Ontario’s busiest court has suspended all family trials, criminal trials and preliminary hearings amid a growing backlash from court staff and lawyers over its continued operation amid the COVID-19 pandemic.
“Unless an urgent criminal or family court appearance is required in the Ontario Court of Justice between Friday, March 20, 2020, and Friday, May 29, 2020, the court is urging individuals not to attend court,” court spokesperson James Schneider wrote in an email on behalf of Ontario Chief Justice Lise Maisonneuve.
The directive now applies to matters involving accused who are in custody and out of custody. On March 16, out-of-custody cases were adjourned for 10 weeks.
Bail hearings, remands and guilty plea hearings for accused who are in custody will continue, along with some urgent family and out-of-custody proceedings.
In Hamilton, there was the threat of job action Friday by Crown attorneys, but that was averted with the Chief Justice’s decision to further restrict court proceedings.
Duty counsel, Legal Aid Ontario staff and federal Crown attorneys did not enter the John Sopinka Courthouse on Friday, leaving some accused people scrambling for legal representation.
A number of defence lawyers have been volunteering their time in recent days to try to help keep court proceedings moving along, according to Dean Collett, an executive member of the Hamilton Criminal Lawyers Association.
“People in our association are expressing concerns about a lack of proper response to keep everyone in the courthouse safe,” said Collett. “There’s been no organization or restriction of the movement of people.”
Collett said he’s seen a better cleanliness protocol at Costco than the courthouse.
“Our concern is the entire court system is going to come to a complete halt unless some drastic changes take place,” Collett said.
The Ontario Court of Justice deals with approximately 500,000 adult and youth criminal charges annually and handles millions of provincial offences.
The court is already dealing with a backlog of cases. Ontario’s auditor general last year found the number of cases awaiting resolution had grown by 27 per cent to about 114,000 cases.
Friday’s announcement comes after key stakeholders, including representatives of defence lawyers and Crown attorneys, said it was unacceptable to continue to run bail courts and trials for accused in custody.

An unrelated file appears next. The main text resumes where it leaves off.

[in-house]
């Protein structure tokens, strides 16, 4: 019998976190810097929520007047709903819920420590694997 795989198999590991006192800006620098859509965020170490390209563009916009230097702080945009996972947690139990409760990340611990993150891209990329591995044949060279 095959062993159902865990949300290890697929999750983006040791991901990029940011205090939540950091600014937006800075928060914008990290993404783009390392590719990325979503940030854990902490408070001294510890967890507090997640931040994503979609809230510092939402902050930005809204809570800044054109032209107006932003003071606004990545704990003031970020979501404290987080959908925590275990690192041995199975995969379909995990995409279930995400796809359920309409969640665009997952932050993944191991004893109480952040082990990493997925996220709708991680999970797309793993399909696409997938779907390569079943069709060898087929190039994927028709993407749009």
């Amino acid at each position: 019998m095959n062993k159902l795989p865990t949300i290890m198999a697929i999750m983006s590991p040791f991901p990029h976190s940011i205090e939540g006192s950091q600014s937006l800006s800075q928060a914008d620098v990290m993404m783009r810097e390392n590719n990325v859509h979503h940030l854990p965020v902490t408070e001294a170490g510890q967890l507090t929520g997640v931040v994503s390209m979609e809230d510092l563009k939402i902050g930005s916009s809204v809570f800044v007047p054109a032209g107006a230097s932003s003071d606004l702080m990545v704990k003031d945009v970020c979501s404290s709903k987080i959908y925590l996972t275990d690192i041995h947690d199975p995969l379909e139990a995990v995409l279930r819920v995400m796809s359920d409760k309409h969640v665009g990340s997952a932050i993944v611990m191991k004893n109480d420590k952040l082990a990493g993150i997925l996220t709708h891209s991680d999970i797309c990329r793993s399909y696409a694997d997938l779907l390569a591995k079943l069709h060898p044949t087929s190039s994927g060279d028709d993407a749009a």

On Thursday, Legal Aid Ontario told its lawyers not to show up to court starting Friday.
Last week, the Superior Court of Justice announced it was suspending jury trials, with some exceptions. Meanwhile, some staff at the downtown Toronto courthouse are upset that are still expected to show up for work, sources said.
“We support our Chief Justices and our Justice system in this time of crisis and we will be available to work remotely,” said John Struthers, president of the Criminal Lawyers’ Association, which represents 1,500 Ontario lawyers.
“The world has failed to treat this pandemic with the seriousness and urgency required. We are grateful to Attorney General (Doug) Downey for taking this measure and all of us need to work together.”
In his email, Schneider wrote: “consistent with public health advice, all steps are being taken to reduce in-person appearances and to implement social distancing for matters that must proceed.”
The Ministry of the Attorney General is working with the court to implement significant audio and video technology capacity to further minimize in-person contact for urgent matters that are proceeding, Schneider wrote.
—With files from Steve Buist, The Hamilton Spectator
Originally Published in The Hamilton Spectator – Fri., March 20, 2020